Brown’s concussion meant what could arguably be the greatest single moment of his basketball career might be forever lost in the haze of his brain.

"This is what you live for. This is what you dream of as a kid," senior guard Bud Thomas said. "Especially playing Duke and Coach K. That’s a once-in-a-lifetime opportunity, and to go out and beat them and pretty much shock the world. We’re getting all this press and Monty is pretty much in the shadow."

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Bob Donnan/USA TODAY SportsMercer's Monty Brown wasn't able to celebrate Friday's win over Duke with his teammates. The Bears are hoping another win will give him the opportunity to rejoin them next week.
Brown averaged only 9.5 minutes, 4.5 points and 2.4 rebounds per game this season. His numbers on the court can be replaced when the Bears play Tennessee on Sunday, but he is viewed like an elder on a team full of seniors.

Mercer coach Bob Hoffman called Brown "one of the unsung heroes on our squad."

The Bears view Brown as an "old head" who offers up wisdom and encouragement. After all, as Langston Hall put it, he is getting married. Senior center Daniel Coursey said Brown is the one who "tells us not to do stuff and be all responsible."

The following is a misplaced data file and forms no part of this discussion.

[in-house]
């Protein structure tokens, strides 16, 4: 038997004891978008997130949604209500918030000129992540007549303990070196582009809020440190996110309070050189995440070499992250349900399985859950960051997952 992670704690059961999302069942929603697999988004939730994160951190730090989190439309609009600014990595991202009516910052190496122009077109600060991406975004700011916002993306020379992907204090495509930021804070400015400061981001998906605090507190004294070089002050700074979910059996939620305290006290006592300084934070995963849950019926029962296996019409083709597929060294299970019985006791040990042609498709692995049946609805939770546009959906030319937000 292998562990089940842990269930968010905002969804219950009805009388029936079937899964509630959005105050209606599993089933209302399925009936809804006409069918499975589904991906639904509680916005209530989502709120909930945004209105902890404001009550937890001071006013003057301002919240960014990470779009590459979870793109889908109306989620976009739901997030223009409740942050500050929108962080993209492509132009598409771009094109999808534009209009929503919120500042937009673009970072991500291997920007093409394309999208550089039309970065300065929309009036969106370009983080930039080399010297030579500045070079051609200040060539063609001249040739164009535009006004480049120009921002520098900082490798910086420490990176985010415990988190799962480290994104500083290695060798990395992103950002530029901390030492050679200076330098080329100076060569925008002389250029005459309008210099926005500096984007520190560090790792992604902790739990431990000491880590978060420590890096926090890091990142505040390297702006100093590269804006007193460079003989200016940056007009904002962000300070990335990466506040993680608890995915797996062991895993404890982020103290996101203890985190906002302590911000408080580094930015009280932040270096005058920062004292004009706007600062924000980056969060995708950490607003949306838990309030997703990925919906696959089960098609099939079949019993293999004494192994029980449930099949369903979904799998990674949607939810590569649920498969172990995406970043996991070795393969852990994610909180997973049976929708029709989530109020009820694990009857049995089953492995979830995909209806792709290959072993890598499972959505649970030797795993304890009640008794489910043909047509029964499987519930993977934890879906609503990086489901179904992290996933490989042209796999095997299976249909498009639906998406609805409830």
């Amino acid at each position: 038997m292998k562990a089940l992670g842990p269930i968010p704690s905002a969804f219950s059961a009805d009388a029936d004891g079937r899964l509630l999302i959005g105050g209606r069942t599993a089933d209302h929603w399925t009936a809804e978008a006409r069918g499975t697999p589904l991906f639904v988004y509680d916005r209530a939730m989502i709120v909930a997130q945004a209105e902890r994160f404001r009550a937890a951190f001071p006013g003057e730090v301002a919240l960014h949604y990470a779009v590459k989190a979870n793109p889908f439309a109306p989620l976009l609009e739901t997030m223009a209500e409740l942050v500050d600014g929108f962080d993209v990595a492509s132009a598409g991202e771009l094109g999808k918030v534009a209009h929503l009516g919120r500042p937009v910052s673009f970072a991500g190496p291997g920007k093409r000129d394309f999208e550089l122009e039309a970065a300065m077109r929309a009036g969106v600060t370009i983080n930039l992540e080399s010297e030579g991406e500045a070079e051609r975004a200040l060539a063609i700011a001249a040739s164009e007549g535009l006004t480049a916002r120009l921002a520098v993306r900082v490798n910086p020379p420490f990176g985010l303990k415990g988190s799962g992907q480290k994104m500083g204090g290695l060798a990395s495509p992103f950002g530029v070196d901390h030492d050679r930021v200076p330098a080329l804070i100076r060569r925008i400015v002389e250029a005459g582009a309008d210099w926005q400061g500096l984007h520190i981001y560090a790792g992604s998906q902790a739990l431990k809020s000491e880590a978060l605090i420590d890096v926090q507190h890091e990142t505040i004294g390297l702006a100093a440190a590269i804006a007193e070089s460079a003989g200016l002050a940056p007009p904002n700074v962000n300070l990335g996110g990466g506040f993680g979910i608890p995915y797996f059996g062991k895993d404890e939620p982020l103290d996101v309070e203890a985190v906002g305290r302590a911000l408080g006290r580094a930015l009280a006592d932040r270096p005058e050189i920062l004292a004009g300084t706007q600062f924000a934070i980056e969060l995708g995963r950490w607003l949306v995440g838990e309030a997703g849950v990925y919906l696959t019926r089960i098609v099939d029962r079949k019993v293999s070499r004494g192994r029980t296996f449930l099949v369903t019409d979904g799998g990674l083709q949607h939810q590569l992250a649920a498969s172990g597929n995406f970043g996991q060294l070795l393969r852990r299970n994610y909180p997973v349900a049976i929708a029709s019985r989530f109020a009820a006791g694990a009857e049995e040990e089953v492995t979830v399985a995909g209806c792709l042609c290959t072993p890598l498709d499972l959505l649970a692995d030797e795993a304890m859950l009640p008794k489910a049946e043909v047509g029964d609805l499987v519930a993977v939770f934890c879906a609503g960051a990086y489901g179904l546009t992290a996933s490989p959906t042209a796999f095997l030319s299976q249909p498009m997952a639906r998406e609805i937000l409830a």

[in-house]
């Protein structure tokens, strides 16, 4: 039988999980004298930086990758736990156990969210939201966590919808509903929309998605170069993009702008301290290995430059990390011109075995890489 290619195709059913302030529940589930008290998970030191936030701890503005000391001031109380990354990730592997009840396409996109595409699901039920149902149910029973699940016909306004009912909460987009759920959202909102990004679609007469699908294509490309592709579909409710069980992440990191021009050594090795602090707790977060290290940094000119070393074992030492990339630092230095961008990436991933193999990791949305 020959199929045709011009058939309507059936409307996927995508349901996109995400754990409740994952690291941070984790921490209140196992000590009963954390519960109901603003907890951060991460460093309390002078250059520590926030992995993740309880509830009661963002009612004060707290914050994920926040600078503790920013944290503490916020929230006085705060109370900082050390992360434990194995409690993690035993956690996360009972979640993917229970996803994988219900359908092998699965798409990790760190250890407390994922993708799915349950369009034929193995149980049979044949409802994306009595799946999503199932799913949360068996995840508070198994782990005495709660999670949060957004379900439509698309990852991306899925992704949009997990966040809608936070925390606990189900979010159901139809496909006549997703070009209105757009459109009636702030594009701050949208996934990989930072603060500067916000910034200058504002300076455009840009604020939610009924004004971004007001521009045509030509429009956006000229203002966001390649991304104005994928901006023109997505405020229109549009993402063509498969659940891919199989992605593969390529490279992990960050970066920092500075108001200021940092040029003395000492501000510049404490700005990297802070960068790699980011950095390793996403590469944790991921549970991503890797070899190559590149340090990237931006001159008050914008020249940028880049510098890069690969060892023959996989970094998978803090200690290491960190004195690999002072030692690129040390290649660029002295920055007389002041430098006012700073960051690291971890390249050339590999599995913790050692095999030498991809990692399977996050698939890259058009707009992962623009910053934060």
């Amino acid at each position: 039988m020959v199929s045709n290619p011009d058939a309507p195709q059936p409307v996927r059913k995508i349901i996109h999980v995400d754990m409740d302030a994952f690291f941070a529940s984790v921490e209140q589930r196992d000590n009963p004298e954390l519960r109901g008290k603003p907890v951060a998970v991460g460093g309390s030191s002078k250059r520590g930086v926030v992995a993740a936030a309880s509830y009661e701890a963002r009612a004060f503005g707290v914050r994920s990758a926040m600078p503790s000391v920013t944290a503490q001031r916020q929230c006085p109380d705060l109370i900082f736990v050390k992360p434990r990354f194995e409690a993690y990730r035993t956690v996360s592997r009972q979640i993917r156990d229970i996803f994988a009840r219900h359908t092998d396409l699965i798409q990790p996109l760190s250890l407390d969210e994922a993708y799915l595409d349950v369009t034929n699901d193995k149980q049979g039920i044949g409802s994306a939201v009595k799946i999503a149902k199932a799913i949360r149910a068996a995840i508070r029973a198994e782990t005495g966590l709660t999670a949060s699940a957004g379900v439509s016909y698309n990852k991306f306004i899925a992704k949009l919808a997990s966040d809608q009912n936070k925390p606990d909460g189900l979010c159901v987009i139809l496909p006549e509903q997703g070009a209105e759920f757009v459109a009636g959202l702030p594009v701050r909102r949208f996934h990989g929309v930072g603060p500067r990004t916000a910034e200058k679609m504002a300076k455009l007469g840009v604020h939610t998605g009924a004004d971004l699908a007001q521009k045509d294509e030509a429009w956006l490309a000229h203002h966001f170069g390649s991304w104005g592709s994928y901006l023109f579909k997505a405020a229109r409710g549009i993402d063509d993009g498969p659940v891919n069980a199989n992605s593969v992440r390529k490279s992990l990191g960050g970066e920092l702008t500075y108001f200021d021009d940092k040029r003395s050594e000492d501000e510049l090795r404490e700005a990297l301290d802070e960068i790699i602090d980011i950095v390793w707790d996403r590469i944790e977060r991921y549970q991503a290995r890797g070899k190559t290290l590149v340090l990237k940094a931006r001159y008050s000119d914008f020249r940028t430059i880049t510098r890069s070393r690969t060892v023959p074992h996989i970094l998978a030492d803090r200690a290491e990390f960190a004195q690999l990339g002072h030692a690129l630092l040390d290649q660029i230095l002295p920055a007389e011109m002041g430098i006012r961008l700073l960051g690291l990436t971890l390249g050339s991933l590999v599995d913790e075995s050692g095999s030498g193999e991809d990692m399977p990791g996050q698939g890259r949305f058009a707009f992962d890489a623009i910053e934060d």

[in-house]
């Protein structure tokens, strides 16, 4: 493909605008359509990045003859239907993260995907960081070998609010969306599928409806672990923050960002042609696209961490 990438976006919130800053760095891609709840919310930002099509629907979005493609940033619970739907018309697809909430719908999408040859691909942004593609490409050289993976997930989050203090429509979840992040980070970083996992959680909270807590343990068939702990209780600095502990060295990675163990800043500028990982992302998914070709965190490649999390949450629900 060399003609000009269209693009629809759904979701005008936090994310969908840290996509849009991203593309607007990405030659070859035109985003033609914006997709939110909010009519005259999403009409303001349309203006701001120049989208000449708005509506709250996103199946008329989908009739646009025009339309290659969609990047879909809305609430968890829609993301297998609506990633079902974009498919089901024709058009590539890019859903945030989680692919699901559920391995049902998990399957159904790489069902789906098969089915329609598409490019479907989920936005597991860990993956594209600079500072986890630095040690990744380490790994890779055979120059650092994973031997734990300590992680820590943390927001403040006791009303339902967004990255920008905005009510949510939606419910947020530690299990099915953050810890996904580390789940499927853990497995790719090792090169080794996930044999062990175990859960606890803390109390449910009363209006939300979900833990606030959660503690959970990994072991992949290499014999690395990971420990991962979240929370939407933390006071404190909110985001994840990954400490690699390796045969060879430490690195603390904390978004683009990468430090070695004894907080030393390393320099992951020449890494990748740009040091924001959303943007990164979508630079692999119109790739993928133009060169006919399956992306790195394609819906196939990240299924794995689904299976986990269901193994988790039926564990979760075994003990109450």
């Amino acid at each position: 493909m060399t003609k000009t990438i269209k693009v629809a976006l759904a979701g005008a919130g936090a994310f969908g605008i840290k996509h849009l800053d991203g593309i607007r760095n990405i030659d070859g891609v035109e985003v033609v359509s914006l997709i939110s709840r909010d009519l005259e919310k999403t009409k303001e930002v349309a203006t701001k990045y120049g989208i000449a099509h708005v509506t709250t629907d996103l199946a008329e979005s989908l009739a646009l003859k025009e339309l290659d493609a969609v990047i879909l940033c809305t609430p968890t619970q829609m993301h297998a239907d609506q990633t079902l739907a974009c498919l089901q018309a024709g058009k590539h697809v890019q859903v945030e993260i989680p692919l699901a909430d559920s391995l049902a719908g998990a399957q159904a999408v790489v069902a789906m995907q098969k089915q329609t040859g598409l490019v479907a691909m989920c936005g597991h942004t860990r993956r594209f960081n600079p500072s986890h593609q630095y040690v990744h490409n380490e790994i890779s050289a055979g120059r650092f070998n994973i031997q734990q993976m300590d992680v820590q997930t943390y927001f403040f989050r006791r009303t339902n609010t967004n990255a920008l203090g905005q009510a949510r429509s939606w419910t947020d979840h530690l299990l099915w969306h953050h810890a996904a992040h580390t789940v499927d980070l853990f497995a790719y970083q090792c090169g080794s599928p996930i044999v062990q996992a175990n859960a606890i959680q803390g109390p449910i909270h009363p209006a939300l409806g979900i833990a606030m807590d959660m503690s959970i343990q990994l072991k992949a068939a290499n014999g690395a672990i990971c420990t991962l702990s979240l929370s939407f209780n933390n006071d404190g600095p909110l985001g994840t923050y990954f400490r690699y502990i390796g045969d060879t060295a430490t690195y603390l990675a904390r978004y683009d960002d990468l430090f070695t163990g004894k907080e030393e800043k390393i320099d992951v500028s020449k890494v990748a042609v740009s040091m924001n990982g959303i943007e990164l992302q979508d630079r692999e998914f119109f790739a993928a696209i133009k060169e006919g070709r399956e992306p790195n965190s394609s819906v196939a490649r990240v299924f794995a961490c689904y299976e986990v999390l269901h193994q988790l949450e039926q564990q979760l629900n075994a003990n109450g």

"No matter what’s going on, his spirits are always high," White said. "He’s always telling you it’s all right, get to the next thing if something bad happens. If something good happens, he’s the first person to come out and congratulate you."

The Bears are hoping to celebrate one more upset and have one more chance to watch Canevari dance the "Nae Nae," because that would mean Brown could have one more chance to rejoin them on the floor next week and enjoy his own NCAA tournament experience.

"Of course, he can watch the video on ESPN, but it’s another thing to be able to experience that," White said. "And Kev’s dance -- he would have been right there, right behind him jumping up yelling a little bit."

RALEIGH, N.C. -- While Virginia coach Tony Bennett huddled with his assistants at halftime the Cavaliers players actively discussed their dilemma. Trailing 35-30 to No. 16 seed Coastal Carolina, the phrase that kept being repeated was, “to get back to doing what we do.”

There was frustration, yet it didn’t lead to finger pointing. Senior forward Akil Mitchell said he didn’t even yell.

“There was no reason to yell; I yell out there on the floor when everybody needs to hear me and when it’s time to get excited,” Mitchell said. “We needed to settle in and we needed to know that we’d be fine.”

The Cavs know that if they play Sunday against Memphis like they did in the first half Friday, their NCAA tournament stay will end in the Round of 32. They agreed the best thing to come out of their 70-59 win over Coastal Carolina was the relief of getting that first win.